Ask LH: How Do You Remove Those Tiny Shell Fragments From Raw Egg?

Ask LH: How Do You Remove Those Tiny Shell Fragments From Raw Egg?
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Dear Lifehacker, What’s the best way to get those little bits of egg shell out of a cracked egg? Sometimes I try to be cool by cracking eggs with one hand, but if my attention lapses for a second a bit of egg shell can escape into the bowl of shelled eggs. When I try and retrieve the little thing it lets me get really close to grabbing it but at the last minute inevitably slips through my fingers, teasing me to the point of madness. Any ideas? Thanks, Shell Shocked

Dear SS,

I feel your pain. Because egg liquid is thicker than water, it tends to “push” submerged shell fragments away the moment you penetrate the surface. This means that the fragment is no longer in the same place by the time your spoon or finger reaches it.

The easiest solution is to simply pour the egg through a strainer prior to cooking — but this only works with beaten eggs. In all other situations, you’re going to need a utensil with a very thin edge combined with some wily fine-motor skills.

One possible solution is to use a larger piece of egg shell – this is much thinner than any tea spoon yet still has a curved shape for scooping. The trick is to push the fragment to the edge of the bowel and slide it out. Alternatively, keep a pair of tweezers in the kitchen.

Of course, the best solution is to not get shells in the bowl in the first place. Apparently, cracking the egg on a flat surface (as opposed to the edge of the bowl) results in less fragments. This also stops the yolk from running down the side of the bowl, which can lead to food contamination.

If any readers have their own shell-removal hacks (or a foolproof way to crack eggs), let SS know in the comment section below!


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  • How is pushing the fragment to the edge of the bowel possible and even necessary? Once it’s out of the bowl isn’t the job done?

  • Flat surface is pro-top number one. Though I’ve never had much difficulty personally, my housemate does use bigger bits of shell successfully.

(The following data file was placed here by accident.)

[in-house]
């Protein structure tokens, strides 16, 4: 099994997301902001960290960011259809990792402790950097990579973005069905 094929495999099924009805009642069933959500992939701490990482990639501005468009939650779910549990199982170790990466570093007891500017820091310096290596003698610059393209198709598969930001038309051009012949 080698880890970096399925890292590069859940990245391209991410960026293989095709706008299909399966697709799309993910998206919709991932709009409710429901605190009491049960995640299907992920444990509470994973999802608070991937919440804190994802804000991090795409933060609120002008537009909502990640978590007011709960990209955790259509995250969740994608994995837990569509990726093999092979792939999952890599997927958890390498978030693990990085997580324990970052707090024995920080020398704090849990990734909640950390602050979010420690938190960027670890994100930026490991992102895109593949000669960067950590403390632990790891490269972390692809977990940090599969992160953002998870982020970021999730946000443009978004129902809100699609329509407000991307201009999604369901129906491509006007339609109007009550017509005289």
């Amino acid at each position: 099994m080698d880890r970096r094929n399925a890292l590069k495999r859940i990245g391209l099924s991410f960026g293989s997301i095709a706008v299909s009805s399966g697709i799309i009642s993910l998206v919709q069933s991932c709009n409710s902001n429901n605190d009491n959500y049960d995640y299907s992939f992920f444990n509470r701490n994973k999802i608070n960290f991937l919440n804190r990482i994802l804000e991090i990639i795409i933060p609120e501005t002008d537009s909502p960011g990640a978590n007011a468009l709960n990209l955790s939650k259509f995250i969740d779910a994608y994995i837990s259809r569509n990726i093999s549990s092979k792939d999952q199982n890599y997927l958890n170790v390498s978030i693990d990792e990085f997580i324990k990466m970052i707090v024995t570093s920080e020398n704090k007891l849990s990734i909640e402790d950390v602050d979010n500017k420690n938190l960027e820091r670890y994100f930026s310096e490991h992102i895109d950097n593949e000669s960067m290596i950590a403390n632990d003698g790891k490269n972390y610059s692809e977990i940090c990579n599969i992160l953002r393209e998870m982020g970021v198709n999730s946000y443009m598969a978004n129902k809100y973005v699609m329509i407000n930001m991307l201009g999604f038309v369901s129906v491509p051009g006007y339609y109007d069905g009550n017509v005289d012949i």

Best bet (and this will help with bad eggs, too), is to crack into a cup first. Mainly do this for poaching, but you do get some lee-way with the shell here.

  • I use my finger. Approach slowly, then use my finger to push it against the bowl. Slide it out. Easy.

  • I remember reading one suggestion (in the context of cake batter) that if all else fails what you can do is just let the eggshell settle to the bottom of the pan, bake the cake and then dig it out from the bottom of the cake. Admittedly I’ve never tried it myself.

  • It never occurred to me people couldn’t just grab it with their fingers. A paring knife or something similarly thin and sharp would do the job though.

  • Try putting the shell in a blender and pulverize it into a powder. Then sprinkle the powder over the cooking egg. This way you get all the nutrients the egg has to offer. Komodo dragons eat the whole egg. The reason they live so long.

  • If all else fails getting the tiny pieces of egg shells, since the egg shells seem to be caught in the white of the egg, use an empty heavier spring water bottle, remove the lid and invert upside down and squeeze the bottle and place on top of the egg yolk and let go of the squeeze and the yolk will suck up into the bottle. Now use the bottle trick to suck the area where the chip of egg shell is located and suck it up and hopefully it will catch the shell chip.

  • egg shells add texture

    really though, maybe get mcdonalds to read the thread… they are experts at having shells in eggs…

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